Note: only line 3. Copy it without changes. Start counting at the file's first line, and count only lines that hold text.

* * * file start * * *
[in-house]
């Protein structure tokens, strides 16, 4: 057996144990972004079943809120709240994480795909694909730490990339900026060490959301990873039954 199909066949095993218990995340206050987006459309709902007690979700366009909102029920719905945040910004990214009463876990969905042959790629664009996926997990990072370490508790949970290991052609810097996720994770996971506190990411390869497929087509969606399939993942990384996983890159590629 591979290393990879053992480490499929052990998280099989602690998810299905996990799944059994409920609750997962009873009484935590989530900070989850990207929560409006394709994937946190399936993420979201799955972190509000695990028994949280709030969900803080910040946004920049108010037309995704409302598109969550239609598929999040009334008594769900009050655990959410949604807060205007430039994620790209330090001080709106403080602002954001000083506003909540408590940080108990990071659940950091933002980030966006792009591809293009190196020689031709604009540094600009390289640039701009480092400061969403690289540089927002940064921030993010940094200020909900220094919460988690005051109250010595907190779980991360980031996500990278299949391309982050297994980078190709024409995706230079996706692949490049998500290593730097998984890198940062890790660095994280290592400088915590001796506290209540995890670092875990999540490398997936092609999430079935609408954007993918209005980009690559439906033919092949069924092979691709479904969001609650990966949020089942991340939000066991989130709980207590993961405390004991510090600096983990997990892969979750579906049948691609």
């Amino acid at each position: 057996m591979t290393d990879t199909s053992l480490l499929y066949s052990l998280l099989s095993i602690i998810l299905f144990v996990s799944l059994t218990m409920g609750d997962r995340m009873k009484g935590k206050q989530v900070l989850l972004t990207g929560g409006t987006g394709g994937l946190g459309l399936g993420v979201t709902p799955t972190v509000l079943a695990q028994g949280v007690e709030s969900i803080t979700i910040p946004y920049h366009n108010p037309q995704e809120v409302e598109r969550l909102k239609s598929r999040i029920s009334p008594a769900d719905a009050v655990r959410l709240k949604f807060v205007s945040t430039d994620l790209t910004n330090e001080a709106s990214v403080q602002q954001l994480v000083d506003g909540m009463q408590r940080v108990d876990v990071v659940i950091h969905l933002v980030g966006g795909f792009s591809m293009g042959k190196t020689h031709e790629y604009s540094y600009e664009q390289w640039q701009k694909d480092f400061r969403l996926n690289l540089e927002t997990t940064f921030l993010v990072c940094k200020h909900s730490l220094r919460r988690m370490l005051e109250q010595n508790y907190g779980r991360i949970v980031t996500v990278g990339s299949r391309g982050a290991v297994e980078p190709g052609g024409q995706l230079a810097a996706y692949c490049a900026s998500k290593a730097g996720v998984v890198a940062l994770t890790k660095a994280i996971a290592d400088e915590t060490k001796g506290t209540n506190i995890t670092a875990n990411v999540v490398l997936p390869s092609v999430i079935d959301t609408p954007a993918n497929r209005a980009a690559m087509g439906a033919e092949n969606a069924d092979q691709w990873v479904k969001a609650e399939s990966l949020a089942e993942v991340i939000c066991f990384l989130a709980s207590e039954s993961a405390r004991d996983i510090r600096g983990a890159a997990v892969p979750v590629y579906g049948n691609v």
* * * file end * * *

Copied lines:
């Amino acid at each position: 057996m591979t290393d990879t199909s053992l480490l499929y066949s052990l998280l099989s095993i602690i998810l299905f144990v996990s799944l059994t218990m409920g609750d997962r995340m009873k009484g935590k206050q989530v900070l989850l972004t990207g929560g409006t987006g394709g994937l946190g459309l399936g993420v979201t709902p799955t972190v509000l079943a695990q028994g949280v007690e709030s969900i803080t979700i910040p946004y920049h366009n108010p037309q995704e809120v409302e598109r969550l909102k239609s598929r999040i029920s009334p008594a769900d719905a009050v655990r959410l709240k949604f807060v205007s945040t430039d994620l790209t910004n330090e001080a709106s990214v403080q602002q954001l994480v000083d506003g909540m009463q408590r940080v108990d876990v990071v659940i950091h969905l933002v980030g966006g795909f792009s591809m293009g042959k190196t020689h031709e790629y604009s540094y600009e664009q390289w640039q701009k694909d480092f400061r969403l996926n690289l540089e927002t997990t940064f921030l993010v990072c940094k200020h909900s730490l220094r919460r988690m370490l005051e109250q010595n508790y907190g779980r991360i949970v980031t996500v990278g990339s299949r391309g982050a290991v297994e980078p190709g052609g024409q995706l230079a810097a996706y692949c490049a900026s998500k290593a730097g996720v998984v890198a940062l994770t890790k660095a994280i996971a290592d400088e915590t060490k001796g506290t209540n506190i995890t670092a875990n990411v999540v490398l997936p390869s092609v999430i079935d959301t609408p954007a993918n497929r209005a980009a690559m087509g439906a033919e092949n969606a069924d092979q691709w990873v479904k969001a609650e399939s990966l949020a089942e993942v991340i939000c066991f990384l989130a709980s207590e039954s993961a405390r004991d996983i510090r600096g983990a890159a997990v892969p979750v590629y579906g049948n691609v």